Green vs. Green

A Bitter Struggle in New York City Splits the Sierra Club

It is late on a recent afternoon, and the front rows of Judge Elliot Wilk's courtroom at 60 Centre Street are lined with weary-looking attorneys. Behind them are 20 or so whispering civilians, men and women, young and old, in jeans and sneakers and carrying knapsacks. They gather in clusters, irritating the court officers by lounging along the windowsills. Though it's barely apparent, they're all wearing protest armbands—lengths of green ribbon, hastily tied on outside the courthouse.

"Who are all these people?" Wilk asks. He soon finds out—when Brandstein v. Sierra Club is called, the ragtag army swarms toward his bench. Wilk waves them back. They're supporters of the dissident New York City Group of the Sierra Club. In March, the 12,000-member group's executive committee was dissolved by the state chapter after defiantly, and for the second time, sending out their own fundraising letter. And a month ago, the Sierra Club held an election to replace the fired officers. It also flung vague charges of "fiscal improprieties" against the vanquished leaders. Howard Brandstein, former treasurer for the New York City Group, has filed suit on behalf of himself and 14 other plaintiffs, demanding not only that the original officers be restored but that the Sierra Club pay $20 million in damages for defamation. (Another lawsuit, by longtime city Sierran Jim Lane, is also asking that the New York City Group be reinstated.)

In court, the Brandstein faction is represented by Charles Rudd Mackenzie, a young private practitioner from Westchester. As the flustered lawyer stumbles his way through the judge's questions, Brandstein slips into a chair beside him, scribbling helpful notes. The San Francisco-based Sierra Club itself, meanwhile, is represented by Dennis Orr of Mayer, Brown, and Platt, a huge international law firm. Smooth and self-assured, Orr insists that since the New York City Group broke the rules, the Sierra Club has every right to shut them down, "the way any other company would close any office." If the uppity New Yorkers don't like it, they can take their renegade activities elsewhere. One thing's for sure: They can no longer invoke the considerable power of the Sierra Club. "That," the dark-suited lawyer says, "is us."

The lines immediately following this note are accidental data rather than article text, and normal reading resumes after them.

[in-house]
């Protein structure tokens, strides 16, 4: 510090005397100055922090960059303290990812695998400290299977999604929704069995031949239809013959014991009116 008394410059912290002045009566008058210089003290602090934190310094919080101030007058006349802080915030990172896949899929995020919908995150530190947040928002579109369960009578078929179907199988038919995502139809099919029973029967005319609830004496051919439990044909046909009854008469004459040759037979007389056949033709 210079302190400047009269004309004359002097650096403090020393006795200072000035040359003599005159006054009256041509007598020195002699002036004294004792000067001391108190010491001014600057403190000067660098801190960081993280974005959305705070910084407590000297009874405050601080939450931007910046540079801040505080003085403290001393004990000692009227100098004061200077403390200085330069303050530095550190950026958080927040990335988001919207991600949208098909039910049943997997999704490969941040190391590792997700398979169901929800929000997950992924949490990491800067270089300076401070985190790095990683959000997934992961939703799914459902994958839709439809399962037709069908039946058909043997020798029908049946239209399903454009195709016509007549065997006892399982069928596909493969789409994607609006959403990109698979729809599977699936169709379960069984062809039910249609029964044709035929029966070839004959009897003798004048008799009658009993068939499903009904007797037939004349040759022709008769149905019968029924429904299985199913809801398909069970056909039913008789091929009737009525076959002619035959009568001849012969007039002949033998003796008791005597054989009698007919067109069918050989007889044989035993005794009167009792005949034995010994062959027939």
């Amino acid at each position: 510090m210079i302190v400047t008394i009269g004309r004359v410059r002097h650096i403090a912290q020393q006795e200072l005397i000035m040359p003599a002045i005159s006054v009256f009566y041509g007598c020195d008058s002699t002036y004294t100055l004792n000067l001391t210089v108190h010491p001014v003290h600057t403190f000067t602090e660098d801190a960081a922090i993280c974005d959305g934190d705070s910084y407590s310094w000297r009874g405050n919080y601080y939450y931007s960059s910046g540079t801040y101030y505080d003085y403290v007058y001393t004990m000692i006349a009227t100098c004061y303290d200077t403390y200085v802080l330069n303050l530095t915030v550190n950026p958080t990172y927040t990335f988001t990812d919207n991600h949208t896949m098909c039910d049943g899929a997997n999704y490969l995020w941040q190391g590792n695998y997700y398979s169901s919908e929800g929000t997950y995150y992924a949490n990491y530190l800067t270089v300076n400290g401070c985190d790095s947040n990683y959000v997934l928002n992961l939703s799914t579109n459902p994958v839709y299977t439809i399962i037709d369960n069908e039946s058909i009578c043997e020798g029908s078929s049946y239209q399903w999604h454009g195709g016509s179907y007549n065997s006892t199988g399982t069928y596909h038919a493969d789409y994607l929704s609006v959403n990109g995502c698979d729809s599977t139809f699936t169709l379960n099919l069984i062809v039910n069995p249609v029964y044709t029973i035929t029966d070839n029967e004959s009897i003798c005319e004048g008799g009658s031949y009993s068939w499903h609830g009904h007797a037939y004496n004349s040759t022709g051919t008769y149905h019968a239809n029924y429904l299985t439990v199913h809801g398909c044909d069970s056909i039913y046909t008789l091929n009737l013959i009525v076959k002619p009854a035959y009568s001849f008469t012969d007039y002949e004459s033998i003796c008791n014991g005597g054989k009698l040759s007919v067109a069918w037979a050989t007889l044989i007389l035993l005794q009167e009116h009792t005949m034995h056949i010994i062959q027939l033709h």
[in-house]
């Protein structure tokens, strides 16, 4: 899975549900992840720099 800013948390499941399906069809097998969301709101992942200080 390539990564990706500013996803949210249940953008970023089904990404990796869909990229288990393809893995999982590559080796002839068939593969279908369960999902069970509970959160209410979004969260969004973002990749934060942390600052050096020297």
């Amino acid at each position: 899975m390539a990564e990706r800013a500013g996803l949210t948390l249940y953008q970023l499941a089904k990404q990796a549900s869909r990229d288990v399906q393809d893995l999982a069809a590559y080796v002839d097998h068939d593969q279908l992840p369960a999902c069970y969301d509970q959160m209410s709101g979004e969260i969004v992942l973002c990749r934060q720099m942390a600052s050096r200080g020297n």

illustration by Jeff Crosby

The ousted New Yorkers don't get to make their case that day. Indeed, as of this writing, Wilk is still waiting for the exiled Sierrans to produce any case law that shows he is entitled to meddle in the affairs of a private, California-based organization. And that, say the New Yorkers, is a shame. They're itching to explain that what they're really being punished for is a vocal, continuing resistance to the namby-pamby environmentalism of Carl Pope, the Sierra Club's executive director, and Rhea Jezer, the Atlantic Chapter's chair.